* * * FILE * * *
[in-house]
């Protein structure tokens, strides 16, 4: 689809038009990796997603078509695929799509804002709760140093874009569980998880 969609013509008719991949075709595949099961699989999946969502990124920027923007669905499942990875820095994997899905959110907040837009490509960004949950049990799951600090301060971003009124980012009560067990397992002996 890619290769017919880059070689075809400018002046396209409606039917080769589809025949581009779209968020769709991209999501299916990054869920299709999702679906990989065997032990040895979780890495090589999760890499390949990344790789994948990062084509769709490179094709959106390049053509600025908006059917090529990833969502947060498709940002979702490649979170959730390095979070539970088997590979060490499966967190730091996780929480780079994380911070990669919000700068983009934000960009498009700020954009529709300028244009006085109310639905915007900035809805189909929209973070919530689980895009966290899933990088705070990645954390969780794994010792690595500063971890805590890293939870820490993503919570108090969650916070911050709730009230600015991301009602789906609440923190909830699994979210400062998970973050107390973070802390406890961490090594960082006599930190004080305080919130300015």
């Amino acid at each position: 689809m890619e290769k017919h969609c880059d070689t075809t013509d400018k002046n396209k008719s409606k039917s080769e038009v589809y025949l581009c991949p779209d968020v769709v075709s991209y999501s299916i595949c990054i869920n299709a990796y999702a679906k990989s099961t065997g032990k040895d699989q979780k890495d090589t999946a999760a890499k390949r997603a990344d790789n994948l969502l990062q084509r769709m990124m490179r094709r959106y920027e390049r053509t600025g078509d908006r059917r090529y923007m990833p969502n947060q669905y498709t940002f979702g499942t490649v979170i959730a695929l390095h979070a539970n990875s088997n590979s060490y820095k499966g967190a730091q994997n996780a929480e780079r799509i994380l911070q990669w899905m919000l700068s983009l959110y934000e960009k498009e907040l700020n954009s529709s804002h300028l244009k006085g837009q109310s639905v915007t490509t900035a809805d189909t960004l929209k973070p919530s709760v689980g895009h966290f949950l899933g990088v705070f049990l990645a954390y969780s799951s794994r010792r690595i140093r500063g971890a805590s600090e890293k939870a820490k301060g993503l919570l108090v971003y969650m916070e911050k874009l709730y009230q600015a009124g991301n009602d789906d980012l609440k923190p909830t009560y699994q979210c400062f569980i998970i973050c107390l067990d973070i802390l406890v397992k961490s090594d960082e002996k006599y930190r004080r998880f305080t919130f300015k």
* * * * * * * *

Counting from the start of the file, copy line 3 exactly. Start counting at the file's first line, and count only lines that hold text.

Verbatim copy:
């Amino acid at each position: 689809m890619e290769k017919h969609c880059d070689t075809t013509d400018k002046n396209k008719s409606k039917s080769e038009v589809y025949l581009c991949p779209d968020v769709v075709s991209y999501s299916i595949c990054i869920n299709a990796y999702a679906k990989s099961t065997g032990k040895d699989q979780k890495d090589t999946a999760a890499k390949r997603a990344d790789n994948l969502l990062q084509r769709m990124m490179r094709r959106y920027e390049r053509t600025g078509d908006r059917r090529y923007m990833p969502n947060q669905y498709t940002f979702g499942t490649v979170i959730a695929l390095h979070a539970n990875s088997n590979s060490y820095k499966g967190a730091q994997n996780a929480e780079r799509i994380l911070q990669w899905m919000l700068s983009l959110y934000e960009k498009e907040l700020n954009s529709s804002h300028l244009k006085g837009q109310s639905v915007t490509t900035a809805d189909t960004l929209k973070p919530s709760v689980g895009h966290f949950l899933g990088v705070f049990l990645a954390y969780s799951s794994r010792r690595i140093r500063g971890a805590s600090e890293k939870a820490k301060g993503l919570l108090v971003y969650m916070e911050k874009l709730y009230q600015a009124g991301n009602d789906d980012l609440k923190p909830t009560y699994q979210c400062f569980i998970i973050c107390l067990d973070i802390l406890v397992k961490s090594d960082e002996k006599y930190r004080r998880f305080t919130f300015k």